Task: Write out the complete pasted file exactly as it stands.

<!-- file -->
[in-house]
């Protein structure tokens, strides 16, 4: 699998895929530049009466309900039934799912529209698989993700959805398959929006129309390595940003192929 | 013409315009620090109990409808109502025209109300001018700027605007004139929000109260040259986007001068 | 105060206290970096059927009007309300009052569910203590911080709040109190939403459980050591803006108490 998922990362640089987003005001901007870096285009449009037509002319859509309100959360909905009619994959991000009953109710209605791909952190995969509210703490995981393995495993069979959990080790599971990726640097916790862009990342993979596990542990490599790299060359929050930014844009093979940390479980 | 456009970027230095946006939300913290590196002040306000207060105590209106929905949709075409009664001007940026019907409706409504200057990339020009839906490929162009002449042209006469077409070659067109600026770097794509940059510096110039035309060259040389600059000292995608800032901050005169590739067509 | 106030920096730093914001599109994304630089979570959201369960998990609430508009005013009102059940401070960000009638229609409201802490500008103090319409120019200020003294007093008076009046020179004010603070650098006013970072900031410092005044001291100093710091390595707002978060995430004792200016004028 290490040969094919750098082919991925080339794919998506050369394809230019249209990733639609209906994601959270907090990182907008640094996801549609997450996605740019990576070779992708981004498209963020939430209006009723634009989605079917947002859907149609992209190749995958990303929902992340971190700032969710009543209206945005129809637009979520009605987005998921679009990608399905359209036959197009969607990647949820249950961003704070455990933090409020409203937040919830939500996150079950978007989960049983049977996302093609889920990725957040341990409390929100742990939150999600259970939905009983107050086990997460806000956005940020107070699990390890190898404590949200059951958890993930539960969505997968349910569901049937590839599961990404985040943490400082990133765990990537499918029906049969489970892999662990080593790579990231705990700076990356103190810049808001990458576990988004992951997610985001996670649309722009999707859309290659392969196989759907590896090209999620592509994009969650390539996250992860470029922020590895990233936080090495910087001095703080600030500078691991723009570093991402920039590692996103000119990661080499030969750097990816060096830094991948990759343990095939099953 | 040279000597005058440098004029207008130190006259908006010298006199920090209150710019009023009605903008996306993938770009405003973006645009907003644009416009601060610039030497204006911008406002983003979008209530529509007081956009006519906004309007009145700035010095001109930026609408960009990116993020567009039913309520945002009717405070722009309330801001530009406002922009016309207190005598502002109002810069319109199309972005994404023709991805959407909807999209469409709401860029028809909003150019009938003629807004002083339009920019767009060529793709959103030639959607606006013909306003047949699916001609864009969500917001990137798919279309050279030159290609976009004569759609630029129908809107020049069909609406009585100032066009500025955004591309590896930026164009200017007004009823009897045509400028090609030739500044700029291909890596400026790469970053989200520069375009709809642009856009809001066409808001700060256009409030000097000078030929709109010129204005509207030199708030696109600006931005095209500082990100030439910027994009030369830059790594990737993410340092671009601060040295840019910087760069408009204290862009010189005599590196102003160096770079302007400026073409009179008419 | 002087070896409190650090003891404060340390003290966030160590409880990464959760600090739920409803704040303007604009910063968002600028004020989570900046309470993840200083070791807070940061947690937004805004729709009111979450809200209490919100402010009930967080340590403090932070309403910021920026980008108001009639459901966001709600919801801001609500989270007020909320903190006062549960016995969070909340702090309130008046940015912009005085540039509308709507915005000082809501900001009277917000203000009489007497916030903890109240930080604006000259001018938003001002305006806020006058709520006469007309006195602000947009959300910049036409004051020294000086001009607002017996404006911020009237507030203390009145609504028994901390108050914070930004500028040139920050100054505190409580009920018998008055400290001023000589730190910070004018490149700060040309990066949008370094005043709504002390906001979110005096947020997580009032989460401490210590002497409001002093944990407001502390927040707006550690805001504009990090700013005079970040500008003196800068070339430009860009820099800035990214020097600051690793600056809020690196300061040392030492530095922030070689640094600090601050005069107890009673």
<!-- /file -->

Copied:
[in-house]
């Protein structure tokens, strides 16, 4: 699998895929530049009466309900039934799912529209698989993700959805398959929006129309390595940003192929 | 013409315009620090109990409808109502025209109300001018700027605007004139929000109260040259986007001068 | 105060206290970096059927009007309300009052569910203590911080709040109190939403459980050591803006108490 998922990362640089987003005001901007870096285009449009037509002319859509309100959360909905009619994959991000009953109710209605791909952190995969509210703490995981393995495993069979959990080790599971990726640097916790862009990342993979596990542990490599790299060359929050930014844009093979940390479980 | 456009970027230095946006939300913290590196002040306000207060105590209106929905949709075409009664001007940026019907409706409504200057990339020009839906490929162009002449042209006469077409070659067109600026770097794509940059510096110039035309060259040389600059000292995608800032901050005169590739067509 | 106030920096730093914001599109994304630089979570959201369960998990609430508009005013009102059940401070960000009638229609409201802490500008103090319409120019200020003294007093008076009046020179004010603070650098006013970072900031410092005044001291100093710091390595707002978060995430004792200016004028 290490040969094919750098082919991925080339794919998506050369394809230019249209990733639609209906994601959270907090990182907008640094996801549609997450996605740019990576070779992708981004498209963020939430209006009723634009989605079917947002859907149609992209190749995958990303929902992340971190700032969710009543209206945005129809637009979520009605987005998921679009990608399905359209036959197009969607990647949820249950961003704070455990933090409020409203937040919830939500996150079950978007989960049983049977996302093609889920990725957040341990409390929100742990939150999600259970939905009983107050086990997460806000956005940020107070699990390890190898404590949200059951958890993930539960969505997968349910569901049937590839599961990404985040943490400082990133765990990537499918029906049969489970892999662990080593790579990231705990700076990356103190810049808001990458576990988004992951997610985001996670649309722009999707859309290659392969196989759907590896090209999620592509994009969650390539996250992860470029922020590895990233936080090495910087001095703080600030500078691991723009570093991402920039590692996103000119990661080499030969750097990816060096830094991948990759343990095939099953 | 040279000597005058440098004029207008130190006259908006010298006199920090209150710019009023009605903008996306993938770009405003973006645009907003644009416009601060610039030497204006911008406002983003979008209530529509007081956009006519906004309007009145700035010095001109930026609408960009990116993020567009039913309520945002009717405070722009309330801001530009406002922009016309207190005598502002109002810069319109199309972005994404023709991805959407909807999209469409709401860029028809909003150019009938003629807004002083339009920019767009060529793709959103030639959607606006013909306003047949699916001609864009969500917001990137798919279309050279030159290609976009004569759609630029129908809107020049069909609406009585100032066009500025955004591309590896930026164009200017007004009823009897045509400028090609030739500044700029291909890596400026790469970053989200520069375009709809642009856009809001066409808001700060256009409030000097000078030929709109010129204005509207030199708030696109600006931005095209500082990100030439910027994009030369830059790594990737993410340092671009601060040295840019910087760069408009204290862009010189005599590196102003160096770079302007400026073409009179008419 | 002087070896409190650090003891404060340390003290966030160590409880990464959760600090739920409803704040303007604009910063968002600028004020989570900046309470993840200083070791807070940061947690937004805004729709009111979450809200209490919100402010009930967080340590403090932070309403910021920026980008108001009639459901966001709600919801801001609500989270007020909320903190006062549960016995969070909340702090309130008046940015912009005085540039509308709507915005000082809501900001009277917000203000009489007497916030903890109240930080604006000259001018938003001002305006806020006058709520006469007309006195602000947009959300910049036409004051020294000086001009607002017996404006911020009237507030203390009145609504028994901390108050914070930004500028040139920050100054505190409580009920018998008055400290001023000589730190910070004018490149700060040309990066949008370094005043709504002390906001979110005096947020997580009032989460401490210590002497409001002093944990407001502390927040707006550690805001504009990090700013005079970040500008003196800068070339430009860009820099800035990214020097600051690793600056809020690196300061040392030492530095922030070689640094600090601050005069107890009673």